Monday, February 28, 2011

Enrile, De Venecias, Lim

by Mortz Ortigoza
Recently, fellow columnist Brando Cortez told me to come pronto at Lenox Hotel for a meeting with Rep. Jack Enrile (1st District, Province of Cagayan).

Enrile, who was “barnstorming” the country, discussed to us food security and the prohibitive interest rates of credit cards.

He was game in answering questions posed by passionate selected media colleagues that I only asked a single question, and a clarification.


But after the meeting, I told him that it’s a coincidence that I met him.

“The other day, I was hooked up to the wee hours reading at the internet the compiled columns at Philippine Folio of Larry Henares when I came across a certain  Juanito Furruganan.

“Ah, si Daddy. Iyan ang dating pangalan niya sa Gonzaga,” he smiled as his eyes sparkled.

“The (1990) article blew me away; have you read that scintillating piece?”I posed.

“No, but I heard it,” he retorted.

“I told him that I even posted it at the internet’s social networking Face Book for parents to ask their children to read it so they can strive for greater heights someday,” I said.

Here are some of the excerpts of that column titled “The Humble Roots of Johnny E”:

“In a small barrio in the sleepy coastal town of Gonzaga in the province of Cagayan, he was born and baptized Juanito Furruganan, son of a peasant woman called Petra Furruganan. 

Juanito went to Aparri for his high school. He was good in math, wanted to be a scientist, and earned extra money by tutoring the daughter of one of the richest men in town. Rich bullies, consumed by jealousy, beat him up within an inch of his life.”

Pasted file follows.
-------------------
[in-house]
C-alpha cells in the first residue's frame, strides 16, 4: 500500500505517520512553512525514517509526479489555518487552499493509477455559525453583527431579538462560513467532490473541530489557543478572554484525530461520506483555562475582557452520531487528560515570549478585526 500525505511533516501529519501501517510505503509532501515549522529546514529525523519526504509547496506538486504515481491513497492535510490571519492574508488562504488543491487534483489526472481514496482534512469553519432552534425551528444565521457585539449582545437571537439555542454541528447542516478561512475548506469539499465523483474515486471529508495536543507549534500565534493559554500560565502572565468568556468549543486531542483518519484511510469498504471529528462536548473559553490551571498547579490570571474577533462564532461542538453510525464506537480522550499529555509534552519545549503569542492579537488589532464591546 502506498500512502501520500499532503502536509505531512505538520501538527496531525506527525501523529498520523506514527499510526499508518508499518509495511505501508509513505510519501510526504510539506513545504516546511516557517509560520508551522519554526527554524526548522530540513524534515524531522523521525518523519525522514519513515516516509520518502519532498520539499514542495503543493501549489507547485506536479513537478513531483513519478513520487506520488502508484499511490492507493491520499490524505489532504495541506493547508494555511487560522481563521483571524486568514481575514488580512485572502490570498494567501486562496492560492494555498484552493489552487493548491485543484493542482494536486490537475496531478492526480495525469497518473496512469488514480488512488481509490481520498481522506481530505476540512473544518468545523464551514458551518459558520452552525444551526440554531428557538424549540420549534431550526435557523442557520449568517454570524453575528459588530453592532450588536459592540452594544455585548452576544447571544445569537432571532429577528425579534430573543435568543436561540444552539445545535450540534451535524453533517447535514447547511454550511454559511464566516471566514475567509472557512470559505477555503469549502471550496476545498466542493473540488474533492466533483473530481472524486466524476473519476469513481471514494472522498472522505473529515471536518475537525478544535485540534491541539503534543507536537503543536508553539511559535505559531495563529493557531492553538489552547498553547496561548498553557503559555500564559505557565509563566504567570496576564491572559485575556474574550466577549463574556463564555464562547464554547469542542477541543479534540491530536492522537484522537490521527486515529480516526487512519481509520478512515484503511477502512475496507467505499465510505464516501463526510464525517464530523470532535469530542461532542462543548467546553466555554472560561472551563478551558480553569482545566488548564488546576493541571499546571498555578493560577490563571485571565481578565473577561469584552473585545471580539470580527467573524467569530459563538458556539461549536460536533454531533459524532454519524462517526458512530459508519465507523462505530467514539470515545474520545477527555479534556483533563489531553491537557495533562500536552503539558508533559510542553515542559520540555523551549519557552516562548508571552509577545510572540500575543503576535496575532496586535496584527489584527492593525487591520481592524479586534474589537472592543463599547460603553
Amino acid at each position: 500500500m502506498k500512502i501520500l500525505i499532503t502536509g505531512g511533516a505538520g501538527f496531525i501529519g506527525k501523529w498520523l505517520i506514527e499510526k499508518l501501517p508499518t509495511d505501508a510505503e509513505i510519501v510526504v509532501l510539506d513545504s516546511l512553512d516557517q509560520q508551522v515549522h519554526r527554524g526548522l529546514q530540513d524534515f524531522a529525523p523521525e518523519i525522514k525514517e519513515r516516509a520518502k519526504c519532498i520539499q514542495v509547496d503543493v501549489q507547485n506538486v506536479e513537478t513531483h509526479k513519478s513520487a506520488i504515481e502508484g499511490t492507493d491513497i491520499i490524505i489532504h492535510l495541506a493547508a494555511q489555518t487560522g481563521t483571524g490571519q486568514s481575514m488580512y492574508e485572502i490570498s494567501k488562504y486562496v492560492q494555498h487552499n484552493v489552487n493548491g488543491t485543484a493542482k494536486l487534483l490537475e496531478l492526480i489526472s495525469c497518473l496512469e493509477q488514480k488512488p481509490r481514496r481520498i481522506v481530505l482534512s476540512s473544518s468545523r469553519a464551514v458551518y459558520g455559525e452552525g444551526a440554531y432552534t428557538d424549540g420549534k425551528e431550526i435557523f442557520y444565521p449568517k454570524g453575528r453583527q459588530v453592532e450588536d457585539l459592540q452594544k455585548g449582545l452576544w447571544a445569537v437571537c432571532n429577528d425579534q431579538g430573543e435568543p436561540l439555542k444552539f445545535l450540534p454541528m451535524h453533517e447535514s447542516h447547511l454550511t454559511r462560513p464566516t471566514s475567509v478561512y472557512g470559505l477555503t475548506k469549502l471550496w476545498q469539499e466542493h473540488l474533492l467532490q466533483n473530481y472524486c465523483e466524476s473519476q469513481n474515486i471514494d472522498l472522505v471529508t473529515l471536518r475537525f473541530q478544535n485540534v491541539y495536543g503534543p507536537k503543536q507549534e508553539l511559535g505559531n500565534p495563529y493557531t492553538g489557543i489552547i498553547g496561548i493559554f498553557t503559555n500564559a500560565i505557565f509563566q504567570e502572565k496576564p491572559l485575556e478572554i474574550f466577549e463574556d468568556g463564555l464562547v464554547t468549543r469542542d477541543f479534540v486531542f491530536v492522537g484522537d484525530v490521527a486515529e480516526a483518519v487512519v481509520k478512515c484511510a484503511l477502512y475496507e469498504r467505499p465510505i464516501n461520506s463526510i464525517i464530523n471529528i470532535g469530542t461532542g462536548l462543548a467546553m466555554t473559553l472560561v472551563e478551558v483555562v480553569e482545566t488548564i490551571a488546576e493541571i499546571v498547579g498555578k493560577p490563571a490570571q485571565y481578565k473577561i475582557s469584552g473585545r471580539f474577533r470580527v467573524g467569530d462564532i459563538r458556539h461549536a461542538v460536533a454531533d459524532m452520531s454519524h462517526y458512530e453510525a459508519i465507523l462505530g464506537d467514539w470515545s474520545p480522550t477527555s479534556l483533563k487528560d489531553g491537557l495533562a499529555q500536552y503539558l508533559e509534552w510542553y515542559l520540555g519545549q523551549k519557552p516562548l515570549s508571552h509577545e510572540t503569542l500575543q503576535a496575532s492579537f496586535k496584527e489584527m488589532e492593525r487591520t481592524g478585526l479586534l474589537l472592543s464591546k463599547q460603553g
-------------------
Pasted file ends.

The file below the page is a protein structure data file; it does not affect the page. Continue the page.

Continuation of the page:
“He complained to the authorities who advised him to forget the incident, or get thrown out of town. He felt outraged and betrayed; and it was this sense of injustice that induced him to abandon science and take up law.”
“He had not met his father who in turn did not even know he existed. Juanito decided to go to Manila and confront his father. To raise the transportation money, he worked as a road construction laborer and a fisherman. Finally at the age of 19, he came to Manila.”
“I knew his father, one of the best corporate lawyers of his day, Don Alfonso Ponce Enrile. He came to the house one day with his son Chito, and asked me to help get his son into MIT where I was then recently graduated. He was a good friend of President Manuel L. Quezon who induced him to run and serve as Assemblyman in the province of Cagayan. It was in one of his campaign sorties that he met Petra Furruganan.”                               
“One look at Juanito Furruganan and Don Alfonso Ponce Enrile knew this was his son. He is the spitting image of his father, he has the same broad toothy smile, lined cheeks, rough-hewn Castilian features, and most of all an unruly lock of hair that kept falling down his brow, and another that kept standing up at the back of his head.”
“He was a chip off the old block if there ever was one, and Don Alfonso, a gentle person ever a gentleman, took him in as his son, made him work in the law firm, and sent him to the best schools, Ateneo, U.P. Law School and Harvard. “
“His name is now Juan Ponce Enrile. He was already 28 years of age when he passed the bar, and became a successful lawyer. One day, Rafael Salas recruited him to campaign for Marcos, and the rest is history.”

With a dexterous political guidance of provincial king maker Abono Party Chieftain Rosendo So, Jack the son of a peasant from Gonzaga, Cagayan would unsurprisingly see himself in 2013 poll  catapulted to the August Chamber of the Senate in lieu of his graduating maverick father. Then he could continue the family’s sterling legacy of pro-people legislations and meticulous investigations in aid of legislation.

Am I right Tess (PR woman of Jack, who used to work with then Senator Mar Roxas and then presidential wannabe Chiz Escudero)?

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